Walking into the intimate space of the Catherine Dianich front room seems much like what the experience of finding an oasis in the desert might be. Suddenly one is surrounded by the colors of life in nature, by the isolated moments in the natural world where light is captured in shafts and beams, and of a living energy, buzzing and humming all around. And this vibrating energy was like a refreshing drink of pure water for the soul. Moments like the ones found by those who wander in the natural world, which transfix and temporarily beguile the senses, are caught forever in Osgood's paintings.
Growing up in Westmoreland, just across the border in New Hampshire, Osgood was undoubtedly filled at a young age with such experiences. In our interview, she communicated the idea that though her images are not copied from nature, they are something like what happens in nature. In this sense her work does not quote from the book of nature but adds another chapter to it.
And what about her color? She is obviously a knowledgeable colorist with a long-earned familiarity with the interactive properties of pigments available to the oil painter. Another artist might stare in wonder at the way she can put two blues next to each other, supported by contrasting and harmonizing hues, in a way that brings life to the different yet similar tones which must be seen to be appreciated. It is like experiencing colors for the first time. As if, having been blind, one had suddenly gained sight.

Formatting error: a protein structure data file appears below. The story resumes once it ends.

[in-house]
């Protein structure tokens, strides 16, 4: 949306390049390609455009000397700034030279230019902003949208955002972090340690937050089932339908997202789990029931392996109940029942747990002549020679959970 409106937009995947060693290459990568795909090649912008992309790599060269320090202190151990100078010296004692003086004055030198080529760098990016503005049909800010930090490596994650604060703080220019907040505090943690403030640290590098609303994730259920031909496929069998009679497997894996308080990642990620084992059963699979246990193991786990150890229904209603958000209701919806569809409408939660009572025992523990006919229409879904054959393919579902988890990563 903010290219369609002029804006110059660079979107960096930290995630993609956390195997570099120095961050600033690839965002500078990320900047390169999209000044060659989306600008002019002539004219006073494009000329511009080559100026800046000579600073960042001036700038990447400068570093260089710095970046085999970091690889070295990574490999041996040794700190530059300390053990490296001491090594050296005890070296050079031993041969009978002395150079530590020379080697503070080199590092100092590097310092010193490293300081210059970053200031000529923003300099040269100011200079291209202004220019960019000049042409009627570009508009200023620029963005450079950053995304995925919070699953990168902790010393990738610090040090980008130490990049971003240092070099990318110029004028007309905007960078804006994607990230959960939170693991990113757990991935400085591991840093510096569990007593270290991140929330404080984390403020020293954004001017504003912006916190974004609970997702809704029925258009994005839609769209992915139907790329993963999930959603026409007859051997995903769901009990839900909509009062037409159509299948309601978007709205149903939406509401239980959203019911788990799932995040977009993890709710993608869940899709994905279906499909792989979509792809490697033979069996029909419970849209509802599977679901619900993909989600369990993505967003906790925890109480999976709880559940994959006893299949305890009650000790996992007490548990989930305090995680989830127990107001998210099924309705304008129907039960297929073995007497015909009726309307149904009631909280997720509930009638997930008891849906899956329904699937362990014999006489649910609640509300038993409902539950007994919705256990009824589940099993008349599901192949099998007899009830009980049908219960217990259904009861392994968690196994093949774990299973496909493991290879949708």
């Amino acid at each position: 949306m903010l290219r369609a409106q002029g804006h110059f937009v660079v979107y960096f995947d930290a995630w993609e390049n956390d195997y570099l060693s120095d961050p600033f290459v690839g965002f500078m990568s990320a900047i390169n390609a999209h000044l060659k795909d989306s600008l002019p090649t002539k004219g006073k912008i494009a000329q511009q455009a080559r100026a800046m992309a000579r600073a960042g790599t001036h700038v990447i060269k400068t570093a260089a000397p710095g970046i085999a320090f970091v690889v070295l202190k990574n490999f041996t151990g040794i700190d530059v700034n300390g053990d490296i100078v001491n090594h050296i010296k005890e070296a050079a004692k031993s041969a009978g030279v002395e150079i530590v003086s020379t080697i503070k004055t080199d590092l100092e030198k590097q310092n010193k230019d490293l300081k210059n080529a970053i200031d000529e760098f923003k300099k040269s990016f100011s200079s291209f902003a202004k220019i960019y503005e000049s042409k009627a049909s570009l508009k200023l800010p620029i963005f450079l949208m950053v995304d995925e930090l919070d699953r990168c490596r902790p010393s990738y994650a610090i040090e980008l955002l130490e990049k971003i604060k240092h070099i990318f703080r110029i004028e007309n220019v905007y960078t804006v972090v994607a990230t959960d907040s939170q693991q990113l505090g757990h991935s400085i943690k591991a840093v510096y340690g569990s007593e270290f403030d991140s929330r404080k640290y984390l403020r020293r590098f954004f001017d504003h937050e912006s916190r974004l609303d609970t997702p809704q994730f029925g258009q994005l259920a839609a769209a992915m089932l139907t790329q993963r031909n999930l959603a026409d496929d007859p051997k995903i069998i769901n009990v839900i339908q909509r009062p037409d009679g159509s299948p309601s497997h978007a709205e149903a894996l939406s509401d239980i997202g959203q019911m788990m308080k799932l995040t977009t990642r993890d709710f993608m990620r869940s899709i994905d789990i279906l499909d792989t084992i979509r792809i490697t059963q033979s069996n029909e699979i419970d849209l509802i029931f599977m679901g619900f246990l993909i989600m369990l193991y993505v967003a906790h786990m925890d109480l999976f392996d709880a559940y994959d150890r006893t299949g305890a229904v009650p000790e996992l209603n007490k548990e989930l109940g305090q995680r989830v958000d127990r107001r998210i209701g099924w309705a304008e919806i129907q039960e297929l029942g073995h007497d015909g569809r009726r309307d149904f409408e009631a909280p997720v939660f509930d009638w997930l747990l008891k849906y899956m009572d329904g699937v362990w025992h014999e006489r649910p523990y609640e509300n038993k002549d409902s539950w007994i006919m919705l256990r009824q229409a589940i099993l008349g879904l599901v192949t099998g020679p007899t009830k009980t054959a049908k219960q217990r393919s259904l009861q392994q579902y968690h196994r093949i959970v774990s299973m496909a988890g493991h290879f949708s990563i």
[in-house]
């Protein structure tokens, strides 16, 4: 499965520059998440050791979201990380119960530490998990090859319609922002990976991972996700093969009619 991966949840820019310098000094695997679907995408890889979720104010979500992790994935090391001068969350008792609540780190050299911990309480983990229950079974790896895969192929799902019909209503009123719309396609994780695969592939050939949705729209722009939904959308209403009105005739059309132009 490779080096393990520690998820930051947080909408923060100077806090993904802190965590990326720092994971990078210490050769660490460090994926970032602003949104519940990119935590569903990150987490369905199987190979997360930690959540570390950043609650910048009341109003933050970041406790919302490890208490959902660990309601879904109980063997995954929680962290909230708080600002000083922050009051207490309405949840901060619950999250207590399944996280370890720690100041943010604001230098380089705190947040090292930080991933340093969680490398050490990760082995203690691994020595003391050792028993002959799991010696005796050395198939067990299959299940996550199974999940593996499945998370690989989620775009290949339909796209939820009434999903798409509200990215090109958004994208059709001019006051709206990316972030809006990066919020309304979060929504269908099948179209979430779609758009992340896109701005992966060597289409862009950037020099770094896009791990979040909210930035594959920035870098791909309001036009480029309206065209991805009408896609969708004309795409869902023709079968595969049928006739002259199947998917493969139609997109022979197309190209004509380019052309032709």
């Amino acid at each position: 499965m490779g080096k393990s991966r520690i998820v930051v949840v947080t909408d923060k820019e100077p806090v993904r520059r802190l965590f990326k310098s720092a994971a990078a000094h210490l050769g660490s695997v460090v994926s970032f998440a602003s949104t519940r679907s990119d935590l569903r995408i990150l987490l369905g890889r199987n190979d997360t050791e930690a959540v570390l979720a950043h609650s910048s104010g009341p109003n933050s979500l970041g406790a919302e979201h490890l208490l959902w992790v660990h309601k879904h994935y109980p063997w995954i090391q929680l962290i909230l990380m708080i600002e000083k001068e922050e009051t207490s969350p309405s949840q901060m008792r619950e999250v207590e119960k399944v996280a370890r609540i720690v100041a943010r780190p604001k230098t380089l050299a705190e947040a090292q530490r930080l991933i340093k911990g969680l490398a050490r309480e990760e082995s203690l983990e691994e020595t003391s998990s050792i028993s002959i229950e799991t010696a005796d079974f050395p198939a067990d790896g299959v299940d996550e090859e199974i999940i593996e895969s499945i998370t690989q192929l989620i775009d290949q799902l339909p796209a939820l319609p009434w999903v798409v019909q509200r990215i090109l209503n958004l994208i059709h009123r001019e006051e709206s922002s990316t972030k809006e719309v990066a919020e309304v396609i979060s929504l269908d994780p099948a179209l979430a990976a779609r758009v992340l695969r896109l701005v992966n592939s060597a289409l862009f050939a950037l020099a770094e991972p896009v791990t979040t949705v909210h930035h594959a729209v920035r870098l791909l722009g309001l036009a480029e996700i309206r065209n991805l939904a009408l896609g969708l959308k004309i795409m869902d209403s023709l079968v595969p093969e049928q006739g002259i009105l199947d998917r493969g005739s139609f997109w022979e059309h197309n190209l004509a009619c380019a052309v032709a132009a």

The color creates soft contrasts and rich harmonies. It is acidy at times and earthy, contemplative or strongly expressive. The freshness is continually surprising and some colors in the mottled, atmospheric grounds don't emerge until one has studied the paintings for some time. This of course happens in nature also, where a myriad of life forms hide by use of pigmentation camouflage. They are there, perhaps watching us, but it takes a while to see them.
The effects of gentle yet pungent contrasts make color in the paintings act almost like lights shining out at the viewer. The warm yellows or reds seem not only illuminative, but also heat-bearing, actually conveying temperature. And in using the word cool, referring to deep blues and earthy tones in the grounds, you would not be talking only about the spatial qualities of color, but about coolness one can feel as temperature. Well, these paintings awaken the senses and the specialness we all can feel about life. We are nurtured by their vibe.